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Associations between objective and self-reported physical activity and vitamin D serum levels in the US population.
Cancer Causes Control 26, 881-891 (2015)
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Purpose: Both low levels of vitamin D and of physical activity are associated with all-cause, cancer, and cardiovascular disease mortality. There is some evidence based on self-reported activity levels that physically more active individuals have higher vitamin D serum levels. The aim was to investigate associations between objectively measured and self-reported physical activity, respectively, and vitamin D serum concentrations in the US population. Methods: Data from NHANES 2003–2006 (n = 6,370, aged ≥18 years) were analyzed using multiple regression analyses. A total of 6,370 individuals aged 18 years and older with valid data on vitamin D serum levels and physical activity were included. Objective physical activity was assessed using accelerometers; self-reported physical activity was based on the NHANES physical activity questionnaire. Results: An increase of 10 min of objectively measured and self-reported moderate-to-vigorous activities per day was associated with an increase in circulating vitamin D of 0.32 ng/ml (95 % CI 0.17, 0.48) and of 0.18 ng/ml (95 % CI 0.12, 0.23), respectively. The odds ratio for being vitamin D deficient (<20 ng/ml) if being insufficiently active compared with being sufficiently active was 1.32 (1.11, 1.57). Associations were not stronger for self-reported outdoor activities compared with indoor activities. Conclusions: Physical activity may be a way to achieve higher vitamin D serum levels in the population. Factors other than sun exposure that may be responsible for higher vitamin D levels in more active individuals need further investigation.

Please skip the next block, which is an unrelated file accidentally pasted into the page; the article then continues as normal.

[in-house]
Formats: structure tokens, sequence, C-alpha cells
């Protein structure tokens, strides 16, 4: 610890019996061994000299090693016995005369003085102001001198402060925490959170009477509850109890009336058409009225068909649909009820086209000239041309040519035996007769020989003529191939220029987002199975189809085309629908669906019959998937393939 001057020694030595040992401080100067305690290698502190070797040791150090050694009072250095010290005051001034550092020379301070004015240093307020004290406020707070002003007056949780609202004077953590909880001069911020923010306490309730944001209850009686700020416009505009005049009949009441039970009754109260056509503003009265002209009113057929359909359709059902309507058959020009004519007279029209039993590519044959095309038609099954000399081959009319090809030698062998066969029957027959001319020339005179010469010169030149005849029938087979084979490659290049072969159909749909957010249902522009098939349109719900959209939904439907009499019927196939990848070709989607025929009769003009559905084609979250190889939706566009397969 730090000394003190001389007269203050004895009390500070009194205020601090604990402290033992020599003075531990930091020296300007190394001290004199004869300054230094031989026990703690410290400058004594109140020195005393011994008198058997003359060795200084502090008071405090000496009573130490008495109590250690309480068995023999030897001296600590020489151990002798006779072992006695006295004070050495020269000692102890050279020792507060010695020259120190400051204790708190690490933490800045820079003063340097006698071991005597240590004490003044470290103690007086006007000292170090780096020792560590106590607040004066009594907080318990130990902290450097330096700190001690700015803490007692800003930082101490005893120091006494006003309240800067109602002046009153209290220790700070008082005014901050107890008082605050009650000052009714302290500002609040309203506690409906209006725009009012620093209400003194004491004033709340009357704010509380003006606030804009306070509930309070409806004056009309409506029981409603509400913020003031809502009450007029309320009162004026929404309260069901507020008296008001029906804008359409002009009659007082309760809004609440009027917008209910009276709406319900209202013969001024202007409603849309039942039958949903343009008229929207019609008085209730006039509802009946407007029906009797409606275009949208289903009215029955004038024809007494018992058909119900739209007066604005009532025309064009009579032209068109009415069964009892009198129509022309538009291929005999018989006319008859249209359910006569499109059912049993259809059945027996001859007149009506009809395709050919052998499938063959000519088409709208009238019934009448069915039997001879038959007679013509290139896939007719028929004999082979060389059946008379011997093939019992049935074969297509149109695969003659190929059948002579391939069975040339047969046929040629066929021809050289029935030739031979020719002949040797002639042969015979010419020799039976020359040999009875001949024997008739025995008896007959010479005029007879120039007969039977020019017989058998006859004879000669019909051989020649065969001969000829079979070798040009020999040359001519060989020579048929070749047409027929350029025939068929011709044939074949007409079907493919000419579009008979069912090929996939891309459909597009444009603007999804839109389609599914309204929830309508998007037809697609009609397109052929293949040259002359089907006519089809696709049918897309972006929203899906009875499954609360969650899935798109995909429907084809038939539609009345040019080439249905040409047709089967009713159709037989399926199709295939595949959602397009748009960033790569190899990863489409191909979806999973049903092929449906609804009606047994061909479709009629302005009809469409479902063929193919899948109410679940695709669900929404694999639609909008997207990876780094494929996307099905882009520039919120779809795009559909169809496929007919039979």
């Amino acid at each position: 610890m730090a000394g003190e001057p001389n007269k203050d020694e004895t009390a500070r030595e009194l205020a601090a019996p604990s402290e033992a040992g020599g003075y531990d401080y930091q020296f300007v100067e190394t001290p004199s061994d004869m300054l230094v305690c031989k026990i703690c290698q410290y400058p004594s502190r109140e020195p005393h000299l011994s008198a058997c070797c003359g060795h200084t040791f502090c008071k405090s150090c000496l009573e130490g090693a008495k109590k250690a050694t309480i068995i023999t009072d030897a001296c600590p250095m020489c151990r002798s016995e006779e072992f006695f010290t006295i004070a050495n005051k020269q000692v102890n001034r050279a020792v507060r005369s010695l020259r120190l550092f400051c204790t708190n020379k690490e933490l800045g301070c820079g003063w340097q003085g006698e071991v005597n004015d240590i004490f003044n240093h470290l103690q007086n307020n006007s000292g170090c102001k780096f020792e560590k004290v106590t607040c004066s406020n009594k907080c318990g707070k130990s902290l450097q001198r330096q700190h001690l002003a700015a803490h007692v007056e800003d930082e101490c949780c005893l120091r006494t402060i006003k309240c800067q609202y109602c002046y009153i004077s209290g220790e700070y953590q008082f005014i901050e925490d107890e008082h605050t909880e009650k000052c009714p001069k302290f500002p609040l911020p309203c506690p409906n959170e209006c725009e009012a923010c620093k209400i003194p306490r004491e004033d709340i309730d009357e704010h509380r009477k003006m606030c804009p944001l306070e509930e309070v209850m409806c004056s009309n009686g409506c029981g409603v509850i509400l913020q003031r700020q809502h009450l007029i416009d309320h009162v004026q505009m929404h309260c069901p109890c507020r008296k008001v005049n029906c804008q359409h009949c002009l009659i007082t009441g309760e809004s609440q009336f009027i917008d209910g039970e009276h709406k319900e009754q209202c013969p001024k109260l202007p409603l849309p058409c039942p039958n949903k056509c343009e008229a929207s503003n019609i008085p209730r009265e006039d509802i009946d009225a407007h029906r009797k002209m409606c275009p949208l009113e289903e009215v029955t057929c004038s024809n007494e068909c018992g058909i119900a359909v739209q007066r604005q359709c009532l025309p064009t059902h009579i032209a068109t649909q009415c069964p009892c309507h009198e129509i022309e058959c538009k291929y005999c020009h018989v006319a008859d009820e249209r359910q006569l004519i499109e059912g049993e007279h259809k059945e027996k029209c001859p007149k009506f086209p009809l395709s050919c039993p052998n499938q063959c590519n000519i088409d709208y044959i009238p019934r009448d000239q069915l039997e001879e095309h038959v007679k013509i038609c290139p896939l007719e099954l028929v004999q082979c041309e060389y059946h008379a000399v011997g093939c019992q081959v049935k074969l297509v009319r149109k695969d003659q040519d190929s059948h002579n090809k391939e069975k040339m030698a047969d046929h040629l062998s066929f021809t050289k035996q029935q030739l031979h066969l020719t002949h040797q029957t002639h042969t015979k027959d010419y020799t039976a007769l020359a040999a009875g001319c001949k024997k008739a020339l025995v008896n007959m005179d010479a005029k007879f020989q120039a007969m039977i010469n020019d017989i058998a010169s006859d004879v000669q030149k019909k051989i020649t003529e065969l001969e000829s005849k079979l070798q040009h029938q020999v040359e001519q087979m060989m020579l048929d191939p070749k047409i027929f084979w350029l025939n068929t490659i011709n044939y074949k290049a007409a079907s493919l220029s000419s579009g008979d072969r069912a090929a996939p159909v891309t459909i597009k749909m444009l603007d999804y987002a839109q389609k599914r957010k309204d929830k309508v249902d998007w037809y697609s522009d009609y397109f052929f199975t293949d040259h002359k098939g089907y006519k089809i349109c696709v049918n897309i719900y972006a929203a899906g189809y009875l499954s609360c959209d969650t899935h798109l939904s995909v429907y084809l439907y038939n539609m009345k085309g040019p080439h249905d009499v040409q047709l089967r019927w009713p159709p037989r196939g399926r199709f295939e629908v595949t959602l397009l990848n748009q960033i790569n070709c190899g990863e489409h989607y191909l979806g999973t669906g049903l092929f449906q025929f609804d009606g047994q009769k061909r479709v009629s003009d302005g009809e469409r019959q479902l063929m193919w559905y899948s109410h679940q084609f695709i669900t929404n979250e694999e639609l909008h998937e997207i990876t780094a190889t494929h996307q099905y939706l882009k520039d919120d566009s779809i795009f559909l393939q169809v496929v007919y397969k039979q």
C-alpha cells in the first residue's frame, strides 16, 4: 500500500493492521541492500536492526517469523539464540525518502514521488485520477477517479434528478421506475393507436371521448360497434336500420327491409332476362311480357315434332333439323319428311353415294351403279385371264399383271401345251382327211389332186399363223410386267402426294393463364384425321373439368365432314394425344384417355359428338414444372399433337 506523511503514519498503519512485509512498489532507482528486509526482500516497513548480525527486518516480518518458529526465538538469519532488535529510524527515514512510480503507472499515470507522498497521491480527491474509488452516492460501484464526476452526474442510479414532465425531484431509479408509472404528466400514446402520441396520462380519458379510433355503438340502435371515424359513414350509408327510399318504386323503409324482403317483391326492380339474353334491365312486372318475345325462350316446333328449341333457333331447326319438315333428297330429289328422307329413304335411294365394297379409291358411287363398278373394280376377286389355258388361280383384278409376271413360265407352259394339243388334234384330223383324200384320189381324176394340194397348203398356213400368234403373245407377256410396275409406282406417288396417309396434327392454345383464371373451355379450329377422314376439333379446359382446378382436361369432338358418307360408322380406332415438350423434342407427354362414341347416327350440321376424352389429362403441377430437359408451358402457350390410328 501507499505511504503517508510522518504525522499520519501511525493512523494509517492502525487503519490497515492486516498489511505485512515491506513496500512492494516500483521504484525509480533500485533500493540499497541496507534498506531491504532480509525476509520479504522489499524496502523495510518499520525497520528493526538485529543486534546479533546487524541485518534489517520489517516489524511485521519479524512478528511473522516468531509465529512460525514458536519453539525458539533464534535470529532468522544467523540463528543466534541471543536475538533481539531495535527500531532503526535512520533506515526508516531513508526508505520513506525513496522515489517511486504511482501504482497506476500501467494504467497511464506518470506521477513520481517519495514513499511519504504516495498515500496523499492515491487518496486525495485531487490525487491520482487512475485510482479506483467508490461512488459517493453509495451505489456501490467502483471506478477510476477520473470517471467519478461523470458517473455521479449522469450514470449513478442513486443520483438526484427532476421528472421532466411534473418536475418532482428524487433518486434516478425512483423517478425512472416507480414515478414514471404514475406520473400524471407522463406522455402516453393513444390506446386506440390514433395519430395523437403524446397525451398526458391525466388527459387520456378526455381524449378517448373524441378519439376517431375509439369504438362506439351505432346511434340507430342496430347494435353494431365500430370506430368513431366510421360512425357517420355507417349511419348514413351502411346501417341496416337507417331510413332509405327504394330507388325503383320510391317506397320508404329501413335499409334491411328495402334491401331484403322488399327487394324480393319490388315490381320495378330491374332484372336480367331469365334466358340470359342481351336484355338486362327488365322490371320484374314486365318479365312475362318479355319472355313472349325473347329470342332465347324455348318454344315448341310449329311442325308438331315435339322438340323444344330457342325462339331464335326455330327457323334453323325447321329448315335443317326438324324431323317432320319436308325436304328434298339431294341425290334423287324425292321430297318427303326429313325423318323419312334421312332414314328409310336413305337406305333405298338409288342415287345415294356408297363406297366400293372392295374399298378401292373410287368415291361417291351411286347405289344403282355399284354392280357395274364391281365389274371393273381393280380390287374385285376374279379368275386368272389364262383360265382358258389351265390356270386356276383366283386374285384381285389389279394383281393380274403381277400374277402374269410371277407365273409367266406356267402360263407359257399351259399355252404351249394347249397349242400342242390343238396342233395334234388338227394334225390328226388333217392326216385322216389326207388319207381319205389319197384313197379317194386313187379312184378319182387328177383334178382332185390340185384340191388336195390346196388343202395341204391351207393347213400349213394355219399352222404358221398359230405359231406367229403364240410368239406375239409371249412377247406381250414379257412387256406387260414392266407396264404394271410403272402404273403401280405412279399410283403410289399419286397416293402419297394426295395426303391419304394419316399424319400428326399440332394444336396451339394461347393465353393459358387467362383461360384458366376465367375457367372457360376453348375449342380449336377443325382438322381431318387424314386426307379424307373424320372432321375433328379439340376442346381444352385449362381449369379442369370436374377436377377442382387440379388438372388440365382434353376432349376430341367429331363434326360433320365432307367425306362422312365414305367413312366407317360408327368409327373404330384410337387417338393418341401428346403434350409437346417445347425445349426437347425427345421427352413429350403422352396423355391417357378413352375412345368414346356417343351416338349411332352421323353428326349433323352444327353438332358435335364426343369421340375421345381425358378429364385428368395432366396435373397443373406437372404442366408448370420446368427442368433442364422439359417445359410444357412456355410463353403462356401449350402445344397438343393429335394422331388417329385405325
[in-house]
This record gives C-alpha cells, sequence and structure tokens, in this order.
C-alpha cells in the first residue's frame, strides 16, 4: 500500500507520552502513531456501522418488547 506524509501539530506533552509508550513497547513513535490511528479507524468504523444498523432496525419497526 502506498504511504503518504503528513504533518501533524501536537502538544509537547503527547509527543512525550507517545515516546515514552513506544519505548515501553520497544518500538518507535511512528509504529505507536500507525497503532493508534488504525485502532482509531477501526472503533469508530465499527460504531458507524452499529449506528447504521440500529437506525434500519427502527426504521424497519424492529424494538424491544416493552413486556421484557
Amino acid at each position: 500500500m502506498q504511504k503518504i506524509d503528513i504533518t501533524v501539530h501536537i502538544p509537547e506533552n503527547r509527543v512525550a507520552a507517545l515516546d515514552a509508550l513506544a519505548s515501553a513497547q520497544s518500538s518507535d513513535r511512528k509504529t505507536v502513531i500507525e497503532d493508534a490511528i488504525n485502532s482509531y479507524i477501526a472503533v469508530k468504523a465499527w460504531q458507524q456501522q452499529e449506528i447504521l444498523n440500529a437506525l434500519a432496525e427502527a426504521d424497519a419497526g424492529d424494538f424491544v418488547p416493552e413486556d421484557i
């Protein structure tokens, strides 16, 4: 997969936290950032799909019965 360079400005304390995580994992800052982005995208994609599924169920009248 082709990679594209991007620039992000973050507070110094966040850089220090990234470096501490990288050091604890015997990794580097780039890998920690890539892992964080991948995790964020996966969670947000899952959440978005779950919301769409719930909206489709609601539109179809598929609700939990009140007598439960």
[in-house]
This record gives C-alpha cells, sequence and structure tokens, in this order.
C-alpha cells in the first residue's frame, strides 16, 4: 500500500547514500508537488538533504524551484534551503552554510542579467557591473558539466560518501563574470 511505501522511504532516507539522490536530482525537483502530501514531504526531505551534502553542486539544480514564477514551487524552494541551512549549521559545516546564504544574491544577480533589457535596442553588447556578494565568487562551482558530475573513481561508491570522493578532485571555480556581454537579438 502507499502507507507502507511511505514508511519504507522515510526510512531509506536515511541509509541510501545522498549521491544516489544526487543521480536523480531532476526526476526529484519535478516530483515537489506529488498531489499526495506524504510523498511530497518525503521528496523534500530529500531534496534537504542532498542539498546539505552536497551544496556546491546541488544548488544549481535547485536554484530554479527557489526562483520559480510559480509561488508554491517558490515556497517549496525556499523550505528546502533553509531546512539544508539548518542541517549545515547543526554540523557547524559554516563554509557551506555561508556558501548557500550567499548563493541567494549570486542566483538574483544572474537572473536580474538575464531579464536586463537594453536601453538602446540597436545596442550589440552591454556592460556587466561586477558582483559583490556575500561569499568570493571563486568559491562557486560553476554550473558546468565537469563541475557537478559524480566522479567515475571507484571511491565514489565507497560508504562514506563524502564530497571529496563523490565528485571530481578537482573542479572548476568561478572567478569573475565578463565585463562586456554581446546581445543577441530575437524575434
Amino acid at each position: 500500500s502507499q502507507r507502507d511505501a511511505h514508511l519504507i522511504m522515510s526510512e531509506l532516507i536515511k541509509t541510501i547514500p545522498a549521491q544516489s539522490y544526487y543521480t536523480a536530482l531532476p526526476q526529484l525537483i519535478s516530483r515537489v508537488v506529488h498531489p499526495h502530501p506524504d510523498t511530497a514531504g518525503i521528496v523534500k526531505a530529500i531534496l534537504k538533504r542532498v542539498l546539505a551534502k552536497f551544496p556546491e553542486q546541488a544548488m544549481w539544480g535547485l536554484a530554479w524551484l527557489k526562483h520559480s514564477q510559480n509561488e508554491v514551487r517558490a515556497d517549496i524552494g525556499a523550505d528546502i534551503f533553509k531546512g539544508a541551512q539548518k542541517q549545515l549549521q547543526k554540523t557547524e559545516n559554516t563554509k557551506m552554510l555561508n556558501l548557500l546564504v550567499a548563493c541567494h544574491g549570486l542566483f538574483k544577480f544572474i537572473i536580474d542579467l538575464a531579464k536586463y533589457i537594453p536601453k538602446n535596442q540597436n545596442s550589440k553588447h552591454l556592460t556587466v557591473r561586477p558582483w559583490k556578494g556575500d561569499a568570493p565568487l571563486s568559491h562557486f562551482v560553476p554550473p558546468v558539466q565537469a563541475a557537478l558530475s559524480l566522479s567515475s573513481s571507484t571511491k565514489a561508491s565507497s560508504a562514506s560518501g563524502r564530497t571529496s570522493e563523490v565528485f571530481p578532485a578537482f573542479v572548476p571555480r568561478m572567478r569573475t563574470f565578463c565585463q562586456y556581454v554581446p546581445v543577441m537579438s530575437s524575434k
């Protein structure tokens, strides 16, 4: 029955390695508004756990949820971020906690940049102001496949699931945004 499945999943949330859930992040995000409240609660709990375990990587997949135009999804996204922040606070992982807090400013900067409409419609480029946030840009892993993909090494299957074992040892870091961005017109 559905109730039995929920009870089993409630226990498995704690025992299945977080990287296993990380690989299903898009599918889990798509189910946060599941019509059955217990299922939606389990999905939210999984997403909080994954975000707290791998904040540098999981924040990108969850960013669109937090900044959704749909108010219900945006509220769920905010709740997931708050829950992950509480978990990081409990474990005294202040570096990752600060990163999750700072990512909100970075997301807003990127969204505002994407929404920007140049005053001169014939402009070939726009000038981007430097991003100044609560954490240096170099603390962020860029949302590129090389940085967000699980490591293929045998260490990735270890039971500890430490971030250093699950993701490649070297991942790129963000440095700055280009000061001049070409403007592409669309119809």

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Publikationstyp Artikel: Journalartikel
Dokumenttyp Wissenschaftlicher Artikel
Schlagwörter 25-hydroxyvitamin D ; Accelerometers ; Nhanes ; Physical Activity ; Usa; 25-hydroxyvitamin D Concentration; Nutrition Examination Survey; 3rd National-health; United-states; D Deficiency; Cardiovascular-disease; Postmenopausal Women; All-cause; Nhanes; Mortality
ISSN (print) / ISBN 0957-5243
Zeitschrift Cancer Causes & Control
Quellenangaben Band: 26, Heft: 6, Seiten: 881-891
Begutachtungsstatus Peer reviewed
Institut(e) Institute of Epidemiology II (EPI2)